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Manifesto For The just-about-managing

Manifesto For The just-about-managing

The Manifesto for The Just-about-managing (2017, mixed media on paper)

The Manifesto for The just-about-managing is explicitly propaganda; it is propaganda for a kind of future that is worth living in for humankind. Surely this is not a disingenuous aim?

This is the final work I’ll finish before I begin studying a Masters part-time. Most of my most recent works have attempted to make my jaded idealism manifest itself, finding a way of expressing a conviction that the darkest of times can conversely be the times when the brightest of futures are galvanized. This is because over the past few years I’ve begun to feel that the only route possible except for oblivion borne of war and ecological collapse is one that harnesses the wealth of knowledge we have accumulated for a common purpose – no matter how long and painful that road is. It’s what I’ve been calling The Hope of The Nihilized.

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It’s hard to remind yourself of this when the nihilism finally demolishes your spirit when the day in hand has done you . The goal I’ve set myself for this MA is the goal I’ve realised everything has to lead to: to fight through pessimism and depressive solitary pleasure seeking borne from burnout, to ignore the demons of the spirit so to work more with others, and to use whatever tools I may have as part of a constructive collective project I can’t even see yet.

And to be honest it’s a big ask, and towards the completion of the work the negativity from the exhaustion of workaday anxieties has crept over my spirit, and I was propping up its completion with cans of cider, a story readers familiar with this blog will know too well.

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The Manifesto For The just-about-managing is the manifesto of depression. The sense you get when you turn on the news and text scrolls past you stoking fear of Other, whilst eclipsing Otherness – an ability to think beyond the norm. Its the sense you get when the sparks of political optimism in the spring of a new year disappear under the white noise of consumerist commands in the deadness of mid-seasons.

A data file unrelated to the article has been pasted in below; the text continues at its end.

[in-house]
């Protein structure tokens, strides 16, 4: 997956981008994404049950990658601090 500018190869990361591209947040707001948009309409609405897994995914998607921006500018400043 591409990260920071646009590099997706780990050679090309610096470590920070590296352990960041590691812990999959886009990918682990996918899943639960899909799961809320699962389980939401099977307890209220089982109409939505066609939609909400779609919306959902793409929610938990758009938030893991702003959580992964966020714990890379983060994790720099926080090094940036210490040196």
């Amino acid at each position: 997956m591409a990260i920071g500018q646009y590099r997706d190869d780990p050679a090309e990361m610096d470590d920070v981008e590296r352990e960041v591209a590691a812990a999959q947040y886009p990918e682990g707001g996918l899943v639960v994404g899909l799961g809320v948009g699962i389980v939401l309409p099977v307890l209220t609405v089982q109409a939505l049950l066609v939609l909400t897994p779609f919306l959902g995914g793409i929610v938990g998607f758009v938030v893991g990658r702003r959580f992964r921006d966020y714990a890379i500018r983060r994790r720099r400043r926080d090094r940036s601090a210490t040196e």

The Manifesto For The just-about-managing argues against all naive goodwill; promotes the pursuit of happiness only in loneliness. It screams at us to enjoy but yet creates a structure to cope with the scattered fallout of depressive-pleasure-seeking, or (as I prefer), dead-end pleasure-seeking.

It’s what makes you cynical of everything; cynical of climate change, cynical of good-will to others.

It is all that makes you reach for your drug of choice, because ‘there’s nowt you can do’.

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Yet, the drawing is an argument that a miserable status quo is becoming harder and harder to maintain. The toxicity of the manner in which we are pumped up like battery farm chickens on information isn’t just making us into the consumer addicts of the 20th century, but soundbite addicts, super-aware of just how disagreeable the status-quo of things is. We know too much to be content. We have seen too much for our well-being. We are becoming deeply unwell as the structures built to make reassuring sense of life dissolve. We don’t need another Hiroshima, because it is happening in our heads. The interior landscape is being forced to recompose itself, and its craving for a new horizon is being suppressed by the Manifesto For the Just-about-managing. But below the crust the earth is moving.

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The Manifesto For the Just -about-managing is being bombarded by more and more proof of its stupidity and folly. This piece of work is like no other I have made before, and I have used as many of the most telling quotes as I could find. Due to this, it is also like an essay, which means I have had to list my reference points. Which are below:

The Coming ’17, Franco (Bifo) Berardi